The Problem of Love in the Twelfth Century
Many scholars have noted the wide range of cultural and intellectual changes in western Europe that took place during the twelfth century. In doing so, some have labeled the period a “renaissance.” Such scholars point to changes in education, religious organization, literature, and scientific and artistic production in order to defend this label. This course seeks to investigate changes in the concept and expression of love in the twelfth century. Was the western ideal of romantic love among the innovations of the period? Through primary and secondary readings on the cult of love and friendship, we will address such topics as: the invention of the love narrative, homo- and heterosexual coupling, the psychological effects of courtly love literature, human love for God and God’s love for humanity, and the idea of persecution in the name of love. Our goal will be to establish our own estimation of the changes wrought in the twelfth century and whether they warrant the label of “renaissance.”
At the beginning of every class, each student will be asked to turn-in a two-page reaction paper in which s/he takes a critical position concerning the issues of that week's material. Students will also sign-up by topic to lead class discussion by preparing and pre-circulating a set of questions about the reading to be addressed during class.
|Reading and Discussion Assignments|
A Renaissance in the Twelfth Century?
R.L. Benson and Giles Constable, eds., Renaissance and Renewal in the Twelfth Century (Cambridge, Mass.: Harvard UP, 1982). Compare the subjects and essays to Haskins contents (see handout). Read essays by Ladner and Constable, available as on-line reserve.
M.D. Chenu, “Nature and Man—The Renaissance of the Twelfth Century,” in M.D. Chenu, Nature, Man and Society in the Twelfth Century. Available as on-line reserve.
Caroline Walker Bynum, “Did the Twelfth Century Discover the Individual?” in Jesus as Mother, pp. 82-109. Available for purchase at Broad Street Books.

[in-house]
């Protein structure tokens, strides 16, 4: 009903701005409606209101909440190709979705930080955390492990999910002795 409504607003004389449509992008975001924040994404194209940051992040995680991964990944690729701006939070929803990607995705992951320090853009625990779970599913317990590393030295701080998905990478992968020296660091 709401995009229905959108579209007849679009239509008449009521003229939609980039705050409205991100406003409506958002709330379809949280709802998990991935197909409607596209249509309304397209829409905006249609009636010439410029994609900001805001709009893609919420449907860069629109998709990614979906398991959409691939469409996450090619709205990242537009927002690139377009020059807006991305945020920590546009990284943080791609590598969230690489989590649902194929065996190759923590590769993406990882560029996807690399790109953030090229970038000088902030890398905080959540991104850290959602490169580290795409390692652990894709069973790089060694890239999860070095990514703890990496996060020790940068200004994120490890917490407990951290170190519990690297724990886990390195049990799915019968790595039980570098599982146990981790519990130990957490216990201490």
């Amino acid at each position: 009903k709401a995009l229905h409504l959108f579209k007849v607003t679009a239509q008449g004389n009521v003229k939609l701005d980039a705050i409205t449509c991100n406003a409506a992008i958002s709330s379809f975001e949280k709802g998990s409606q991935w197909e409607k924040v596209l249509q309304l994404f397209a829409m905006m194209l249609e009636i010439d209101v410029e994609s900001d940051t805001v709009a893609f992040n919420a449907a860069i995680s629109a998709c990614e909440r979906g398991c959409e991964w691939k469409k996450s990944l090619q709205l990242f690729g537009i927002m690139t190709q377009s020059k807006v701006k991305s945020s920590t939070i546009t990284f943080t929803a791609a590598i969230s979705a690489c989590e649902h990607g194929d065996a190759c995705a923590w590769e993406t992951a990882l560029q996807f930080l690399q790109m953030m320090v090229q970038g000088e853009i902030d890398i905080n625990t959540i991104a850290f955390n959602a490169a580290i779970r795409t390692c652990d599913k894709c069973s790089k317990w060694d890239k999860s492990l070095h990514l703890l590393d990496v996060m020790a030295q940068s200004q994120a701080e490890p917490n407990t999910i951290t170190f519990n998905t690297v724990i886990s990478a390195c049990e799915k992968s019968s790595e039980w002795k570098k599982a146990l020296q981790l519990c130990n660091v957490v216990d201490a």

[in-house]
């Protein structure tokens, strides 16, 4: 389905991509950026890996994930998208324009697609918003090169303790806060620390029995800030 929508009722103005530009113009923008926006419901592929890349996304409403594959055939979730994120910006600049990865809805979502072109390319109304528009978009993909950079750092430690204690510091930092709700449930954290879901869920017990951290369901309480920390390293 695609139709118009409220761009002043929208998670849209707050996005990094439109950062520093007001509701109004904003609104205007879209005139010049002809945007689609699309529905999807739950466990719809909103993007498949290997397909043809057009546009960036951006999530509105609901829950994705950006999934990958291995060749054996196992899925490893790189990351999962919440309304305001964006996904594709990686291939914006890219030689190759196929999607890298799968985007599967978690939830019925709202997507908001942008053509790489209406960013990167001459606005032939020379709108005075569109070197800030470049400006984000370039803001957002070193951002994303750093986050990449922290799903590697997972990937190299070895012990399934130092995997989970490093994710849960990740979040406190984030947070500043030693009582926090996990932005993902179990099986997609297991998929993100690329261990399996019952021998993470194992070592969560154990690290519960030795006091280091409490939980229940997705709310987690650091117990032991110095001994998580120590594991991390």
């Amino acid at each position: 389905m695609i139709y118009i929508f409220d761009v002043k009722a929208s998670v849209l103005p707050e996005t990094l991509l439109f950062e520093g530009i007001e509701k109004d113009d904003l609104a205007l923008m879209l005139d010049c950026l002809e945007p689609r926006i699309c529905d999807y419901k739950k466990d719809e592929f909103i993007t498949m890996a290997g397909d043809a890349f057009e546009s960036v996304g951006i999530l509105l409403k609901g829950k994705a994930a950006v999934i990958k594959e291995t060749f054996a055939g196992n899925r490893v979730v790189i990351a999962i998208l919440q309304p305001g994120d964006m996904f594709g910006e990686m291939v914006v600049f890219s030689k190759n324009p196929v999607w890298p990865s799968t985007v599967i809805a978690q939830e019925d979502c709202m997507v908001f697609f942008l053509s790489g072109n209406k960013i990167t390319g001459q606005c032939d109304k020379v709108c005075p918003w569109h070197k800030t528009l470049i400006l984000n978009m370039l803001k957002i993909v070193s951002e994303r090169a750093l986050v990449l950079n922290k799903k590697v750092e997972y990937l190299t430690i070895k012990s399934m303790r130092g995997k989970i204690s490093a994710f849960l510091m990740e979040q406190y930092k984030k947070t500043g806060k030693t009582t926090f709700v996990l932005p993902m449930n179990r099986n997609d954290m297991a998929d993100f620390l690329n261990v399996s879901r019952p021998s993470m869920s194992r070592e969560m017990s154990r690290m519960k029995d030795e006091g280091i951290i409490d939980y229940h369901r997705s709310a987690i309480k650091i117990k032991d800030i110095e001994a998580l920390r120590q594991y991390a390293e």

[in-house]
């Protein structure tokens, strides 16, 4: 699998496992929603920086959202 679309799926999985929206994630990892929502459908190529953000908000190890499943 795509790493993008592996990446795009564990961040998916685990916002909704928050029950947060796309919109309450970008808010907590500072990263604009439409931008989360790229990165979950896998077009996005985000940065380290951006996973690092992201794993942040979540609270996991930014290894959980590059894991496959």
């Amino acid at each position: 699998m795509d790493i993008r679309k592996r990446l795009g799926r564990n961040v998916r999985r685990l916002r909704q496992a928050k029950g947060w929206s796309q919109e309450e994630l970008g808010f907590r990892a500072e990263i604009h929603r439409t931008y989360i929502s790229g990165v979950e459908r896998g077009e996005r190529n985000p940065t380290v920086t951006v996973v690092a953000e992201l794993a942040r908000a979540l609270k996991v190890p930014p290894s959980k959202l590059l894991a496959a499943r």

The Problem of Love
Stephen Jaeger, Ennobling Love: In Search of a Lost Sensibility (1999).
The Language of Eros
John Baldwin, The Language of Sex: Five Voices from Northern France around 1200(Chicago: University of Chicago Press) 1994.
Selections from Love, Marriage and Family in the Middle Ages (2001). Available through Olin reserves.
Love and MarriageGeorges Duby, The Priest, the Lady and the Knight: The Making of Modern Marriage in Medieval France (1994).
Caritas (the love of learning and the new monasticism)
Caroline Bynum, Jesus as Mother: Studies in the Spirituality of the High Middle Ages (1984).
Ann Astell, “Telling Tales of Love: Julia Kristeva and Bernard of Clarivaux,” Christianity and Literature 50 (2000): 125-148.
|October 19||Jean Leclercq, Monks and Love in Twelfth-Century France: Psycho-historical Essays (1979).
Selections from Bernard of Clairvaux: Selected Works, trans. R.G. Evans. Available through on-line reserves.
Love in the Schools
Constant Mews, The Lost Love Letters of Heloise and Abelard: Perceptions of Dialogue in Twelfth-Century France (2001)
The Letters of Abelard and Heloise, trans. Betty Radice (2004), Letters 1-4.
Zizek, Slavoj. "Courtly Love, or, Woman as Thing." The Metastases of Enjoyment: Six Essays on Woman and Causality. New York: Verso, 1995. 89-112.
Howard Bloch, Medieval Misogyny and the Invention of Western Romantic Love (1992).
The Return of the Woman Problem; or, the Psychohistorical Essay Revisited
Dyan Elliott, Fallen Bodies: Pollution, Sexuality and Demonology in the Middle Ages (1998).
Body and Desire
Bruce Hollsinger, Music, Body and Desire in Medieval Culture (2001).
Selections from Hildegard of Bingen, Selected Writings, trans. Mark Atherton, available through on-line reserves.
Desire and Vision
John Milhaven, Hadewijch and Her Sisters (1993).
Selections from Karl Morrison, I Am You: The Hermeneutics of Empathy in Western Literature, Theology and Art (1988).
Karma Lochrie, Heterosyncrasies: Female Sexuality When Normal Wasn’t (2005).
|FINAL PAPERS DUE: December 14 at 5:00 pm
As the instructor, I reserve the right to make changes to this syllabus as I see fit through the course of the semester. Additionally, in order to ensure that we are clear on what is considered plagiarism, I direct you to the University's official definition and postion on that matter at: http://www.wesleyan.edu/studenthandbook/plagiarism.html.